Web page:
Keywords: Urban Green Space, Urban Park, Human-Environment Relation, Urbanization
Under the ambit of urban green space- urban public park or a metropolitan park is a green and open space in cities that offer recreation to residents and visitors. Urban parks are typically maintained by the government on a local level but may sometimes be contracted out to a private sector company. Common features of a park can include playground, vegetation, fitness trails, sports field, and picnic facility, depending on the budget and physical features available. The underlying importance of maintaining and developing a green space is increasingly being realized for their social and environmental advantages for urban residents.
There is a need for a comprehensive idea of how human and environment relationships and questions manifest in city spaces. In the fast-paced rut of urbanization and increasing population density, open spaces fall easy targets for conversion into residential or other infrastructures catering to population growth. This leads to the natural problem of imbalanced access to urban green spaces and its benefits (Taylor, 2017).
A recent news report by one of a national newspaper published an article, ‘7-year old’s High Court plea to save park a success, DDA says will build halls elsewhere’ is a report sharing the exact perspective of this issue of contentious access and authority to urban green spaces.
‘Her park’ is a park playground, which she is a regular user of, while to the Delhi Development Authority (DDA), it is a site without built-up area that could be converted to a community centre. In this case, the result of litigation was favourable to a juvenile’s plea to let the park be a park as the DDA found another plot just 50m from the proposed site to build a multi-purpose hall (Indian Express, 2017). The case was filed as a petition stating it as an example of “poor planning”. However, studies and research have increasingly shown that existing understanding of issues in human-environment relations in urban greenspaces are still incomplete and deficits orientation for planners and decision makers. For urbanization to move more sustainably, it is pertinent that a more balanced view of development is considered, which takes into account the residents of the city, their quality of life and urban environment.
Urban green spaces have been a growing subject of research in the 21st century. To broadly view how the academia has studied the feature of urban green spaces in urban ecology (globally), we would find that the largest number of studies focus on the typical use and perceptions by different users of urban green spaces and park. The second range of research study health effects (direct or indirect) concerning local resident and park visitors. The third branch research in the arena emphases on relations of social and environmental justice, access and facility of urban green space among diverse resident groups. The fourth fragment opines the subject from the point of view of planning and conceived understandings of urban green development by planners, policymakers and experts. The lesser studied focal point around the subject is found to be – social cohesion and participatory issues and economic evaluation studies. These research are nonetheless, geographically mapped on the more developed parts of the world (USA, UK, China, Australia, Netherland, Germany and so on). To elaborate, 88.1% of the published studies in the journal Urban Forestry and Urban Greening is contributed by high-income countries, whereas only 2.5% studies were from low-middle income countries.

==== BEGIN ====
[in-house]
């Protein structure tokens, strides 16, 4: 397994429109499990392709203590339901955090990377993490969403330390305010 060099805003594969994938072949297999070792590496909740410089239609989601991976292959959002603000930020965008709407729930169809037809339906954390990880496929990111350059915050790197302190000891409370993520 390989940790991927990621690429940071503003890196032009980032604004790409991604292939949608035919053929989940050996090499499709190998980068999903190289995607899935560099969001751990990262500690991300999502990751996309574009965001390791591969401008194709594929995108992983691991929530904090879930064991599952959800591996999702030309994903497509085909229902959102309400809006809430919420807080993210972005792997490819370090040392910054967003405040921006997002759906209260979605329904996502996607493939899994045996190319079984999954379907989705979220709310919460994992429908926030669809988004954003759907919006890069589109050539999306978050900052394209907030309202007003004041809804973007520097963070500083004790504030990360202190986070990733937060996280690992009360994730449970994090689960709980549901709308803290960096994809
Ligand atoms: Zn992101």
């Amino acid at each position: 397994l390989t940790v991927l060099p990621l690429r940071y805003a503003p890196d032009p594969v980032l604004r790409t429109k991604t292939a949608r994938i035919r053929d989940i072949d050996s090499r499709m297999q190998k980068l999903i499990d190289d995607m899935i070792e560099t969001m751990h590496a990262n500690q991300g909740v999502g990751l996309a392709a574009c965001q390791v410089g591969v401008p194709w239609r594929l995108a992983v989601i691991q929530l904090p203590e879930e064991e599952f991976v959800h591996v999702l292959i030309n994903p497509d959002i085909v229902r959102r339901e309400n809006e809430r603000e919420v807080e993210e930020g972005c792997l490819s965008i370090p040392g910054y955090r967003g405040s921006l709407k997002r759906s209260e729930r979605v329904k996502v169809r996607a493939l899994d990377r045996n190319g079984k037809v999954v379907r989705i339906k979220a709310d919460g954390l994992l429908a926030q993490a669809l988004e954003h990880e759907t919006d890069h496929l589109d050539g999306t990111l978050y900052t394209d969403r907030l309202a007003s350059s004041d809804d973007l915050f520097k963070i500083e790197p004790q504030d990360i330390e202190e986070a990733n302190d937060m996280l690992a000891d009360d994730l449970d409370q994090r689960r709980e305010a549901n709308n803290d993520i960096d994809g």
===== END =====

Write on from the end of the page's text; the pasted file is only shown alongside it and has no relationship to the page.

While such statistics need not necessarily indicate knowledge gap in social science research in developing countries, the bias perhaps can be the case that cities in Africa, South America, India may have a different focus of discussion in urban environment e.g. Air pollution, access to clean water and food, population pressure, etc. Broadly speaking, to bring an enhanced understanding of urban green space concerns in both theoretical and empirical research, it is important to include groups like children, elderly people, migrant and refugees, homeless people, and ethnic minority groups – groups which remain under-represented in urban green space research. A focus on more cross-city, comparative case studies may also be able to address different challenges and be instrumental in devising more inclusive and just planning objectives.
- Indian Express Delhi epaper dated Sat, 9 Dec 17. (2017). indianexpress.com. Retrieved 15 December 2017, from http://epaper.indianexpress.com/1460435/Indian-Express/December-09,-2017#page/4/2
- Kabisch, N., Qureshi, S., & Haase, D. (2015). Human–environment interactions in urban green spaces — A systematic review of contemporary issues and prospects for future research. Environmental Impact Assessment Review, 50, 25-34. doi:10.1016/j.eiar.2014.08.007
- Taylor, L., & Hochuli, D. (2017). Defining greenspace: Multiple uses across multiple disciplines. Landscape And Urban Planning, 158, 25-38. doi:10.1016/j.landurbplan.2016.09.024